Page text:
September 18, 2022
Of course, you can only remove deep dents and scratches by sanding off one millimeter of materials off the wood surface. As such, you will need to sand the floors if there are deep dents and scratches.
As a prerequisite for refinishing hardwood floors without sanding, the floors should be in relatively good condition and without noticeable deep dents. If such is the condition of your hardwood floors, you can always sidestep the sanding process and proceed with the refinishing process using an excellent finishing product.
Table of Contents
- Steps on Refinishing Your Hardwood Floors without Sanding
- Distinguishing Between Oil and Lacquer on Restoring hardwood Floor
- Can You Recoating or Refinishing Without Sanding Your Hardwood Floors?
Steps on Refinishing Your Hardwood Floors without Sanding
If it is your first time refinishing your hardwood floors, you might be a bit tentative on which steps to take to refinish the floors. It will be best, therefore, to learn the following concise steps on how to restore your hardwood floors without sanding:
Step 1: Clean The Floor
At the onset, it will be best to clean the floor before restoring your chosen refinishing product. You can clean hardwood floors using a pH-neutral floor cleaning detergent. You can also use warm water to clean the floor. I would indeed suggest that you go for warm water.
Scrub the floors well to do away with dirt and stains accumulated through the years. Refrain from drenching the floor, and only use a damp rag or mop to prevent damage due to over-drenching of the hardwood floor.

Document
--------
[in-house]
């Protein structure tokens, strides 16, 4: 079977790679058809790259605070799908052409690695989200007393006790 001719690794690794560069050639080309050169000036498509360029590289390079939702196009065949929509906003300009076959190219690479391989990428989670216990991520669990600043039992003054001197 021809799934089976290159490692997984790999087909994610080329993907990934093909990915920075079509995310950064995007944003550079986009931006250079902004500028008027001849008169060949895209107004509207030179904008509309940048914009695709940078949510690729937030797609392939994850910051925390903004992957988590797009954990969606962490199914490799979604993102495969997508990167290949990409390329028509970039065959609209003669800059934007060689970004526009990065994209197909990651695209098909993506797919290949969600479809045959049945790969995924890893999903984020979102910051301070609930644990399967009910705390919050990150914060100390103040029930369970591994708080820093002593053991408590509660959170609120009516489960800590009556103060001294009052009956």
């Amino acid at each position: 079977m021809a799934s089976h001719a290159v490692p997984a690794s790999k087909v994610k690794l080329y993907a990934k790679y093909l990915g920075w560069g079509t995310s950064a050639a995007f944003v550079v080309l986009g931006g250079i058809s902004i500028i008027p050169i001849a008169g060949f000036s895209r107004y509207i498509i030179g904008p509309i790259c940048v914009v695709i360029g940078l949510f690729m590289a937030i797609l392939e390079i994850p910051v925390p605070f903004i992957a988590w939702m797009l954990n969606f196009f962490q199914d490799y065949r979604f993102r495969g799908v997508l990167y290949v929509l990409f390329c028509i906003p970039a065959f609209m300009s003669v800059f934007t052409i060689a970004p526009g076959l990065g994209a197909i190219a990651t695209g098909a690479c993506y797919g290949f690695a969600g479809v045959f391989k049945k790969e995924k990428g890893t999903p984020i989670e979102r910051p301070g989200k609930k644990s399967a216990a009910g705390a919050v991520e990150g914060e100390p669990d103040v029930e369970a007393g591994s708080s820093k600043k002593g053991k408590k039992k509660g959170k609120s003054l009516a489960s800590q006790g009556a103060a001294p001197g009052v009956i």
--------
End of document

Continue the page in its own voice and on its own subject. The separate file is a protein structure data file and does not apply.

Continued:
Step 2: Identify the Previous Finish Used on the Floor.
While cleaning the floor, you should identify the previous finish used on the floor. Is it a lacquer-based or oil-based product? If you’re not a professional, you may find it hard to figure out the old finish used on the floor. So, it will be best to learn the difference between these two products. First, hard wax oiled floors tend to exhibit faster wearing off on the surface. You will also notice that floors finished in oil-based products tend to have an orange hue. These floors are also a bit darker. Moreover, oiled floors also stain quickly once spilled drinks land on them, leaving a mark.
On the other hand, lacquered floors tend to have lighter hues. Besides, floors—treated with lacquered products—do not wear fast. Furthermore, they exhibit more sheen. However, if you have used an oil-based product on your hardwood floors, you can refinish it with hard wax oil. Yet, if your floor got previously treated with a lacquer-based product, you can use Polyurethane lacquer to refinish it.
Step 3: Abrade the Floor’s Surface a Bit
A light sanding would do the trick to make the floor ready for refinishing. You can use a buffing machine equipped with 120-grit mesh for this purpose. You can also use 120-grit sandpaper for this purpose and sand the floor manually.
You can rub the floor down along the wood’s grain. Ensure that you do the sanding methodically without leaving any spot un-sanded. Don’t apply too much pressure when sanding the floors. Keep the sanding light. This light sanding would allow the wood to absorb the new coat and prevent peeling off.
Step 4: Remove the Dust by Vacuuming the Floor
After sanding, you can’t just leave the dust floating around or stuck inside the gaps and crevices of the floors. You need to remove them and clean the floor thoroughly using a vacuum. Make the vacuuming process methodical by systematically moving around the hardwood floor.
Step 5: Preparing the Refinishing Product